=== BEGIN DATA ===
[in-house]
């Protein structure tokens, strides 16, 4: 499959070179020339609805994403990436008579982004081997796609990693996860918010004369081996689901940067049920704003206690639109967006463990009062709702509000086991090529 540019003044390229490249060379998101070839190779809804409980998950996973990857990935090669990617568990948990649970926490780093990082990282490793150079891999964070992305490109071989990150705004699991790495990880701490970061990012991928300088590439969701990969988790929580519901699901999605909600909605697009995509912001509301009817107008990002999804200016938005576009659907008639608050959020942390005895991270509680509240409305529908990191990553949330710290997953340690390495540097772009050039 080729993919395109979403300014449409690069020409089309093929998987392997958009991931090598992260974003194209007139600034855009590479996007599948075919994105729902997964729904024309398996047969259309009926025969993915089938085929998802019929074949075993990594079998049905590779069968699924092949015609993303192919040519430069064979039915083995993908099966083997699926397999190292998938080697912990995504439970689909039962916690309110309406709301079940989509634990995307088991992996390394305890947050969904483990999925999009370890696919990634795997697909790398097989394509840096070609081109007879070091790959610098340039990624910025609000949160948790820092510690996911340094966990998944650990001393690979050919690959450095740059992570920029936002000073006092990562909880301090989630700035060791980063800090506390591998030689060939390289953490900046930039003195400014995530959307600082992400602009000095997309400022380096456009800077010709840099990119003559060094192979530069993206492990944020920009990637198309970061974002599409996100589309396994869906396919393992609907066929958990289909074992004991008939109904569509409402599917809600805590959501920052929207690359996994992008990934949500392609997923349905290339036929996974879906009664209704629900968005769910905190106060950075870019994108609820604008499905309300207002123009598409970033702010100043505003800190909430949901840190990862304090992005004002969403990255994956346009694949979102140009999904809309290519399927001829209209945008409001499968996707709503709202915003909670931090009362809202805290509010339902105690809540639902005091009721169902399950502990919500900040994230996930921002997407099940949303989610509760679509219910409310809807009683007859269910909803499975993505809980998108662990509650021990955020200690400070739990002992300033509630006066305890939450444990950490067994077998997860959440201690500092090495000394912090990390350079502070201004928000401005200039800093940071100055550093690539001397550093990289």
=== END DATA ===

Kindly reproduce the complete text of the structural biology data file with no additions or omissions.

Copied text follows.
[in-house]
């Protein structure tokens, strides 16, 4: 499959070179020339609805994403990436008579982004081997796609990693996860918010004369081996689901940067049920704003206690639109967006463990009062709702509000086991090529 540019003044390229490249060379998101070839190779809804409980998950996973990857990935090669990617568990948990649970926490780093990082990282490793150079891999964070992305490109071989990150705004699991790495990880701490970061990012991928300088590439969701990969988790929580519901699901999605909600909605697009995509912001509301009817107008990002999804200016938005576009659907008639608050959020942390005895991270509680509240409305529908990191990553949330710290997953340690390495540097772009050039 080729993919395109979403300014449409690069020409089309093929998987392997958009991931090598992260974003194209007139600034855009590479996007599948075919994105729902997964729904024309398996047969259309009926025969993915089938085929998802019929074949075993990594079998049905590779069968699924092949015609993303192919040519430069064979039915083995993908099966083997699926397999190292998938080697912990995504439970689909039962916690309110309406709301079940989509634990995307088991992996390394305890947050969904483990999925999009370890696919990634795997697909790398097989394509840096070609081109007879070091790959610098340039990624910025609000949160948790820092510690996911340094966990998944650990001393690979050919690959450095740059992570920029936002000073006092990562909880301090989630700035060791980063800090506390591998030689060939390289953490900046930039003195400014995530959307600082992400602009000095997309400022380096456009800077010709840099990119003559060094192979530069993206492990944020920009990637198309970061974002599409996100589309396994869906396919393992609907066929958990289909074992004991008939109904569509409402599917809600805590959501920052929207690359996994992008990934949500392609997923349905290339036929996974879906009664209704629900968005769910905190106060950075870019994108609820604008499905309300207002123009598409970033702010100043505003800190909430949901840190990862304090992005004002969403990255994956346009694949979102140009999904809309290519399927001829209209945008409001499968996707709503709202915003909670931090009362809202805290509010339902105690809540639902005091009721169902399950502990919500900040994230996930921002997407099940949303989610509760679509219910409310809807009683007859269910909803499975993505809980998108662990509650021990955020200690400070739990002992300033509630006066305890939450444990950490067994077998997860959440201690500092090495000394912090990390350079502070201004928000401005200039800093940071100055550093690539001397550093990289």